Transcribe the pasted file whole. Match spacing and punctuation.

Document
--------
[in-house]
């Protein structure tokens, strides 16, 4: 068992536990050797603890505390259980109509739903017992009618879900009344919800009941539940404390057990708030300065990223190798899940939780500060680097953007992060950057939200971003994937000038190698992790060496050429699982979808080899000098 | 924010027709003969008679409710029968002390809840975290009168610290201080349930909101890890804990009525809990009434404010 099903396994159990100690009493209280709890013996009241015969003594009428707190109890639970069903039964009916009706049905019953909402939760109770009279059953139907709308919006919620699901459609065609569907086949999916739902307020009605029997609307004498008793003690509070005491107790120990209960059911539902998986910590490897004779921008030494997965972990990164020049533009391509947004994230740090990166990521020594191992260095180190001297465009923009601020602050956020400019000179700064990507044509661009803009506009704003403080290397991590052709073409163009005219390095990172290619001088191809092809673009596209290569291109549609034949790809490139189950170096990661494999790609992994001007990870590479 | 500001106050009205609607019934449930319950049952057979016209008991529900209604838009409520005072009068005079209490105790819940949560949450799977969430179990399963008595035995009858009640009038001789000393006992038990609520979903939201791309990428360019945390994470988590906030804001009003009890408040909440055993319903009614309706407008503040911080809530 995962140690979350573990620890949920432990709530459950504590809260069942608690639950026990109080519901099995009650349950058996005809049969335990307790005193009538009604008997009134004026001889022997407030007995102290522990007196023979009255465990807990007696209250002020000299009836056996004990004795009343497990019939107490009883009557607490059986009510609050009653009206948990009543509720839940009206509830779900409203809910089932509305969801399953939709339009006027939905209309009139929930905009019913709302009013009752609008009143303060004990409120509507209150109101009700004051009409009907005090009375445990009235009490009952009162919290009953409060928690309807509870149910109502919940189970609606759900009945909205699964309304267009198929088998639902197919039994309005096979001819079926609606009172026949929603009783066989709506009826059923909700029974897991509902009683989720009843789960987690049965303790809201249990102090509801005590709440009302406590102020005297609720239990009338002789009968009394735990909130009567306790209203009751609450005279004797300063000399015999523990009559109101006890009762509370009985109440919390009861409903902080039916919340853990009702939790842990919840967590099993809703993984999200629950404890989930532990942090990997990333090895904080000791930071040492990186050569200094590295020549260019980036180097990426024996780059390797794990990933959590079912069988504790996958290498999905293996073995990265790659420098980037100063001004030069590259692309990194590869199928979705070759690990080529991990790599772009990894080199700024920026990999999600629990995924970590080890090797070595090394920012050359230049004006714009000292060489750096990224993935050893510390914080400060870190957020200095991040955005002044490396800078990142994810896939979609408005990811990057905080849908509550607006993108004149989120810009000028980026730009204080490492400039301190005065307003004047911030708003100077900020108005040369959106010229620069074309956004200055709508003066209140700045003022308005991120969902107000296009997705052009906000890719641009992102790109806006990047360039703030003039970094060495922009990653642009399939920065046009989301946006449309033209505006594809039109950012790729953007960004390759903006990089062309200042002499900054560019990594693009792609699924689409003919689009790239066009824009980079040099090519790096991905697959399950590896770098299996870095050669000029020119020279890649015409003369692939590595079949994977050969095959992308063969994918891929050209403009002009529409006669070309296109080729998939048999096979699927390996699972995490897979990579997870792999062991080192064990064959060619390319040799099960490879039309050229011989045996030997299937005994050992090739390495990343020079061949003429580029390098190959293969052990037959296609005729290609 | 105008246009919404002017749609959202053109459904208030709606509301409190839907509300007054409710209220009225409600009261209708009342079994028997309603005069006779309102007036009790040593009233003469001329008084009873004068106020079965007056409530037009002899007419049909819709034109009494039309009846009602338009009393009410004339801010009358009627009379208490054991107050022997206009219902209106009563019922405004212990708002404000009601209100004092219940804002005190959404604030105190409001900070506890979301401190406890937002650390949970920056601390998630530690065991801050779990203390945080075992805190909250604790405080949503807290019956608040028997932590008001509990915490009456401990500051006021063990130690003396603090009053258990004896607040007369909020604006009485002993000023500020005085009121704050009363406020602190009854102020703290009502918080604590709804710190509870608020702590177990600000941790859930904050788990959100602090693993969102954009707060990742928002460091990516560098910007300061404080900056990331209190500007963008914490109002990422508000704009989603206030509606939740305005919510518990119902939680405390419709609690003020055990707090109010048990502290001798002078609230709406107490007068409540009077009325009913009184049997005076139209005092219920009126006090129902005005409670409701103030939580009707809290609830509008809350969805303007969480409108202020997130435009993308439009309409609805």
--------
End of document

[in-house]
């Protein structure tokens, strides 16, 4: 068992536990050797603890505390259980109509739903017992009618879900009344919800009941539940404390057990708030300065990223190798899940939780500060680097953007992060950057939200971003994937000038190698992790060496050429699982979808080899000098 | 924010027709003969008679409710029968002390809840975290009168610290201080349930909101890890804990009525809990009434404010 099903396994159990100690009493209280709890013996009241015969003594009428707190109890639970069903039964009916009706049905019953909402939760109770009279059953139907709308919006919620699901459609065609569907086949999916739902307020009605029997609307004498008793003690509070005491107790120990209960059911539902998986910590490897004779921008030494997965972990990164020049533009391509947004994230740090990166990521020594191992260095180190001297465009923009601020602050956020400019000179700064990507044509661009803009506009704003403080290397991590052709073409163009005219390095990172290619001088191809092809673009596209290569291109549609034949790809490139189950170096990661494999790609992994001007990870590479 | 500001106050009205609607019934449930319950049952057979016209008991529900209604838009409520005072009068005079209490105790819940949560949450799977969430179990399963008595035995009858009640009038001789000393006992038990609520979903939201791309990428360019945390994470988590906030804001009003009890408040909440055993319903009614309706407008503040911080809530 995962140690979350573990620890949920432990709530459950504590809260069942608690639950026990109080519901099995009650349950058996005809049969335990307790005193009538009604008997009134004026001889022997407030007995102290522990007196023979009255465990807990007696209250002020000299009836056996004990004795009343497990019939107490009883009557607490059986009510609050009653009206948990009543509720839940009206509830779900409203809910089932509305969801399953939709339009006027939905209309009139929930905009019913709302009013009752609008009143303060004990409120509507209150109101009700004051009409009907005090009375445990009235009490009952009162919290009953409060928690309807509870149910109502919940189970609606759900009945909205699964309304267009198929088998639902197919039994309005096979001819079926609606009172026949929603009783066989709506009826059923909700029974897991509902009683989720009843789960987690049965303790809201249990102090509801005590709440009302406590102020005297609720239990009338002789009968009394735990909130009567306790209203009751609450005279004797300063000399015999523990009559109101006890009762509370009985109440919390009861409903902080039916919340853990009702939790842990919840967590099993809703993984999200629950404890989930532990942090990997990333090895904080000791930071040492990186050569200094590295020549260019980036180097990426024996780059390797794990990933959590079912069988504790996958290498999905293996073995990265790659420098980037100063001004030069590259692309990194590869199928979705070759690990080529991990790599772009990894080199700024920026990999999600629990995924970590080890090797070595090394920012050359230049004006714009000292060489750096990224993935050893510390914080400060870190957020200095991040955005002044490396800078990142994810896939979609408005990811990057905080849908509550607006993108004149989120810009000028980026730009204080490492400039301190005065307003004047911030708003100077900020108005040369959106010229620069074309956004200055709508003066209140700045003022308005991120969902107000296009997705052009906000890719641009992102790109806006990047360039703030003039970094060495922009990653642009399939920065046009989301946006449309033209505006594809039109950012790729953007960004390759903006990089062309200042002499900054560019990594693009792609699924689409003919689009790239066009824009980079040099090519790096991905697959399950590896770098299996870095050669000029020119020279890649015409003369692939590595079949994977050969095959992308063969994918891929050209403009002009529409006669070309296109080729998939048999096979699927390996699972995490897979990579997870792999062991080192064990064959060619390319040799099960490879039309050229011989045996030997299937005994050992090739390495990343020079061949003429580029390098190959293969052990037959296609005729290609 | 105008246009919404002017749609959202053109459904208030709606509301409190839907509300007054409710209220009225409600009261209708009342079994028997309603005069006779309102007036009790040593009233003469001329008084009873004068106020079965007056409530037009002899007419049909819709034109009494039309009846009602338009009393009410004339801010009358009627009379208490054991107050022997206009219902209106009563019922405004212990708002404000009601209100004092219940804002005190959404604030105190409001900070506890979301401190406890937002650390949970920056601390998630530690065991801050779990203390945080075992805190909250604790405080949503807290019956608040028997932590008001509990915490009456401990500051006021063990130690003396603090009053258990004896607040007369909020604006009485002993000023500020005085009121704050009363406020602190009854102020703290009502918080604590709804710190509870608020702590177990600000941790859930904050788990959100602090693993969102954009707060990742928002460091990516560098910007300061404080900056990331209190500007963008914490109002990422508000704009989603206030509606939740305005919510518990119902939680405390419709609690003020055990707090109010048990502290001798002078609230709406107490007068409540009077009325009913009184049997005076139209005092219920009126006090129902005005409670409701103030939580009707809290609830509008809350969805303007969480409108202020997130435009993308439009309409609805």